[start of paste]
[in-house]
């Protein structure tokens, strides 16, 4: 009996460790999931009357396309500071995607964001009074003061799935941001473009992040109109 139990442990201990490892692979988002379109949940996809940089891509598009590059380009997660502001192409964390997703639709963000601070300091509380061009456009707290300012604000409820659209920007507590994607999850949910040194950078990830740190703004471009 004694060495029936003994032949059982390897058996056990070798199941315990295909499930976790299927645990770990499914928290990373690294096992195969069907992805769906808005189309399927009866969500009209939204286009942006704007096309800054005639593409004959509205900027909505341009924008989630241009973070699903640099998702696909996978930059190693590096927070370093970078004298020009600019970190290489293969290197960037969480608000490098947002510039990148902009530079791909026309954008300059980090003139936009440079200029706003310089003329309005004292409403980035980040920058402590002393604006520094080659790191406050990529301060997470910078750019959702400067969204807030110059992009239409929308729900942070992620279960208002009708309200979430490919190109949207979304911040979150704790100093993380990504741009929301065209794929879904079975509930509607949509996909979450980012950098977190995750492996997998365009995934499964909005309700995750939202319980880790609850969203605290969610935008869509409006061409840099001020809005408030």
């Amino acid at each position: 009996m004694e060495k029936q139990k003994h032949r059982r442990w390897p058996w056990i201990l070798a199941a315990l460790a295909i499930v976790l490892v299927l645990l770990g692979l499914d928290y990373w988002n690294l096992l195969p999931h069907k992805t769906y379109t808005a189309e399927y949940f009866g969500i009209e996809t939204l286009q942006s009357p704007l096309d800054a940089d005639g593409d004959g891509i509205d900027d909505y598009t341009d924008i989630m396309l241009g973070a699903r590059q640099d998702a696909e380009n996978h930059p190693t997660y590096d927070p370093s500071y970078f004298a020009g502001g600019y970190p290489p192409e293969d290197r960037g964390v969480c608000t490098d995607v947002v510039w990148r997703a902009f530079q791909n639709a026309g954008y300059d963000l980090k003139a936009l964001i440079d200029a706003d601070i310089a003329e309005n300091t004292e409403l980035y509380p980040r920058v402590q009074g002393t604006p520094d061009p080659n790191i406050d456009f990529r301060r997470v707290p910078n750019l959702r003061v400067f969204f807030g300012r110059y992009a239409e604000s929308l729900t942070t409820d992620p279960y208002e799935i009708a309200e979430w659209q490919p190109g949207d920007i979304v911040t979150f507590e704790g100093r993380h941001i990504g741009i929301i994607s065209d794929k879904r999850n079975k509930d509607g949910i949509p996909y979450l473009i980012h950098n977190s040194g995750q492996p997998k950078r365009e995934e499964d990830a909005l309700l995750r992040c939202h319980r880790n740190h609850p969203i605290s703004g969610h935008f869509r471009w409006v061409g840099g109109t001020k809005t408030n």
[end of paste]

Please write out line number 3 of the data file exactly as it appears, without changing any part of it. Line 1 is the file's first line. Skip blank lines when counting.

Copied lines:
């Amino acid at each position: 009996m004694e060495k029936q139990k003994h032949r059982r442990w390897p058996w056990i201990l070798a199941a315990l460790a295909i499930v976790l490892v299927l645990l770990g692979l499914d928290y990373w988002n690294l096992l195969p999931h069907k992805t769906y379109t808005a189309e399927y949940f009866g969500i009209e996809t939204l286009q942006s009357p704007l096309d800054a940089d005639g593409d004959g891509i509205d900027d909505y598009t341009d924008i989630m396309l241009g973070a699903r590059q640099d998702a696909e380009n996978h930059p190693t997660y590096d927070p370093s500071y970078f004298a020009g502001g600019y970190p290489p192409e293969d290197r960037g964390v969480c608000t490098d995607v947002v510039w990148r997703a902009f530079q791909n639709a026309g954008y300059d963000l980090k003139a936009l964001i440079d200029a706003d601070i310089a003329e309005n300091t004292e409403l980035y509380p980040r920058v402590q009074g002393t604006p520094d061009p080659n790191i406050d456009f990529r301060r997470v707290p910078n750019l959702r003061v400067f969204f807030g300012r110059y992009a239409e604000s929308l729900t942070t409820d992620p279960y208002e799935i009708a309200e979430w659209q490919p190109g949207d920007i979304v911040t979150f507590e704790g100093r993380h941001i990504g741009i929301i994607s065209d794929k879904r999850n079975k509930d509607g949910i949509p996909y979450l473009i980012h950098n977190s040194g995750q492996p997998k950078r365009e995934e499964d990830a909005l309700l995750r992040c939202h319980r880790n740190h609850p969203i605290s703004g969610h935008f869509r471009w409006v061409g840099g109109t001020k809005t408030n």